RIGA - The head of Latvia's central bank has called on the government to scrap its proposal for a 1.85 percent deficit in 2009 in favor of a balanced budget.
"We believe that it is necessary to draw up a budget that would be as balanced as possible at all costs, and this is the first answer to the question of what should be done," Bank of Latvia governor Ilmars Rimsevics said in an interview with Dienas Bizness, published Sept. 15.
"Without a balanced budget, stopping the economic slowdown and recovery will be seriously hampered and will take longer," he said.
The Latvian economy has boomed in recent years and seen double digit growth since joining the EU in 2004. Earlier this month, however, the national statistics agency said economic growth in the second quarter was a mere 0.1 percent 's the slowest growth rate since 1995 's prompting the government to make widespread budget cuts.
On Sept. 11, the central bank cut its forecast for 2008 growth to a mere 0.5 to 1 percent 's a significant drop from the previous estimate of 2.5 percent.
Rimsevics said that in order to balance the budget, the Cabinet would have to revise the entire structure of government spending.
"While allocating funding, all institutions are given very precise, clear targets 's what they must achieve with the given sum. The government should go through all the functions it performs to find out whether it does not do too much," he said.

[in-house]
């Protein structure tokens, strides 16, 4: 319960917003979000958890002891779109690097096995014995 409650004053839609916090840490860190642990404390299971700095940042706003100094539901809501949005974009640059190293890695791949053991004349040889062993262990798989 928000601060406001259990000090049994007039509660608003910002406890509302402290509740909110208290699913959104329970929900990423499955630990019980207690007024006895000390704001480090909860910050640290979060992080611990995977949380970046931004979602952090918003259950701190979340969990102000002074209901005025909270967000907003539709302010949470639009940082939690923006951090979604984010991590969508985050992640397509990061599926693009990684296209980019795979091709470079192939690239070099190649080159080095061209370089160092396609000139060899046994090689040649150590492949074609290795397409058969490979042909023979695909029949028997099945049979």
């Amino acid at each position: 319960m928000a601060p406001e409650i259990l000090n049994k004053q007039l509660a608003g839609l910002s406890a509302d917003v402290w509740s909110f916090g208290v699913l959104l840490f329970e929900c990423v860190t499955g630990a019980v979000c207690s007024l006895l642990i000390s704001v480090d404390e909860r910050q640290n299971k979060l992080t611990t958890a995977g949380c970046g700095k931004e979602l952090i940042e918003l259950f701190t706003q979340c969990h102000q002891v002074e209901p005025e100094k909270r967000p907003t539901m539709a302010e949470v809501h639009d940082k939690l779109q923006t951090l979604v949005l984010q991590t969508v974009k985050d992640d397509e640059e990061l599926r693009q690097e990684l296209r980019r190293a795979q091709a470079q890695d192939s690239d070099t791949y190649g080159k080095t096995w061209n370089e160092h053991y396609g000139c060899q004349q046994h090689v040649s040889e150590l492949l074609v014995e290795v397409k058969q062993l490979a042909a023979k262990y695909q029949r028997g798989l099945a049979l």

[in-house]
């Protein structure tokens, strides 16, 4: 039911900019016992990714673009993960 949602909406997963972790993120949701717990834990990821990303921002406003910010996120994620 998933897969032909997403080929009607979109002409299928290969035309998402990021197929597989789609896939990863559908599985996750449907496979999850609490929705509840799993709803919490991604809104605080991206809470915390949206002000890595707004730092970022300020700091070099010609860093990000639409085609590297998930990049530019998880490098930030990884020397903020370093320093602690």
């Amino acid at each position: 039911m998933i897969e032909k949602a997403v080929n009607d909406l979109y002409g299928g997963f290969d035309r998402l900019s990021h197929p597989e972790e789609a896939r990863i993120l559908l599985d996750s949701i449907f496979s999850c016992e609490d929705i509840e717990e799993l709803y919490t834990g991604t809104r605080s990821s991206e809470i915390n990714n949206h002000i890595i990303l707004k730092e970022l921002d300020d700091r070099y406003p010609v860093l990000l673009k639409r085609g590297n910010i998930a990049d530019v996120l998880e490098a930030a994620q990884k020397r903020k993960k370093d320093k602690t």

The Latvian government announced that it will draw up next year's budget with a deficit of 1.85 percent following significantly lower than expected tax income in 2008. The government has also altered the current budget, but it opted to maintain a token surplus of 0.5 percent.
In addition to a budget deficit, Prime Minister Ivars Godmanis announced that he would freeze public sector wages though 2009, though he later agreed to further negotiations with trade unions on the issue (see story, Page 3).
The government also plans to cut jobs in the state administration by at least 5 percent and to reduce the expenditures of government institutions by 10 percent.
In an effort to provide a boost to the struggling economy, the central bank has announced that it will slash the reserve requirements for commercial banks as a bid to pump some 190 million lats back into the economy.
"It is [now] possible to loosen the hitherto tight monetary policy framework for the financial market, thereby stimulating the financial sector to attract long-term funding," central bank spokesman Martins Gravitis said in a press release.
The central bank decided to cut the reserve ratio for commercial bank liabilities with a maturity of over two years to 5 percent from 6 percent and for all other liabilities in the reserve base to 7 percent from 8 percent. The decision will take effect Oct. 24.
Gravitis said cutting the liability rates would enable banks to increase their lending capacity. Increased lending, in turn, would funnel more money into the economy and help spur growth.
"The minimum reserve ratio is one of the monetary policy instruments of the central bank: the higher the ratio, the higher the cost of funds to the banks, thus affecting the lending capacity of the banks," the press release said.
It was the second time this year that the central bank has slashed rates. In late April, the bank cut the minimum reserve requirement for bank liabilities with a maturity of over two years from 7 percent to 6 percent.